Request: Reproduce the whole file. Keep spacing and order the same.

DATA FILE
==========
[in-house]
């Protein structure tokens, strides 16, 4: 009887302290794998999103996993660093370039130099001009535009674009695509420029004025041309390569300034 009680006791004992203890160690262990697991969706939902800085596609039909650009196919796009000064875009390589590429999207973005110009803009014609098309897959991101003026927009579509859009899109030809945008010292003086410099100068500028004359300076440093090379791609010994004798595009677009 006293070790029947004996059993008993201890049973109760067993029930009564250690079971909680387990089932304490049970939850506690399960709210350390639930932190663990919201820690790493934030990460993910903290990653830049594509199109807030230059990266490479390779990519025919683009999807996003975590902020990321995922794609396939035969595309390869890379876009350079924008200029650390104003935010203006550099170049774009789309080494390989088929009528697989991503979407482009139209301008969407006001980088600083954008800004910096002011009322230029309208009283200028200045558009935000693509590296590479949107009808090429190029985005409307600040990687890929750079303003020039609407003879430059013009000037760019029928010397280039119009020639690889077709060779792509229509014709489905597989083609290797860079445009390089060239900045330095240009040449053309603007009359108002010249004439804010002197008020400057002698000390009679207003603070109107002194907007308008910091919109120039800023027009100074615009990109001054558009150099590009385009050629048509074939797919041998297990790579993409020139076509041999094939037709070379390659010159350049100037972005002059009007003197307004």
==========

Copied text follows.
[in-house]
């Protein structure tokens, strides 16, 4: 009887302290794998999103996993660093370039130099001009535009674009695509420029004025041309390569300034 009680006791004992203890160690262990697991969706939902800085596609039909650009196919796009000064875009390589590429999207973005110009803009014609098309897959991101003026927009579509859009899109030809945008010292003086410099100068500028004359300076440093090379791609010994004798595009677009 006293070790029947004996059993008993201890049973109760067993029930009564250690079971909680387990089932304490049970939850506690399960709210350390639930932190663990919201820690790493934030990460993910903290990653830049594509199109807030230059990266490479390779990519025919683009999807996003975590902020990321995922794609396939035969595309390869890379876009350079924008200029650390104003935010203006550099170049774009789309080494390989088929009528697989991503979407482009139209301008969407006001980088600083954008800004910096002011009322230029309208009283200028200045558009935000693509590296590479949107009808090429190029985005409307600040990687890929750079303003020039609407003879430059013009000037760019029928010397280039119009020639690889077709060779792509229509014709489905597989083609290797860079445009390089060239900045330095240009040449053309603007009359108002010249004439804010002197008020400057002698000390009679207003603070109107002194907007308008910091919109120039800023027009100074615009990109001054558009150099590009385009050629048509074939797919041998297990790579993409020139076509041999094939037709070379390659010159350049100037972005002059009007003197307004």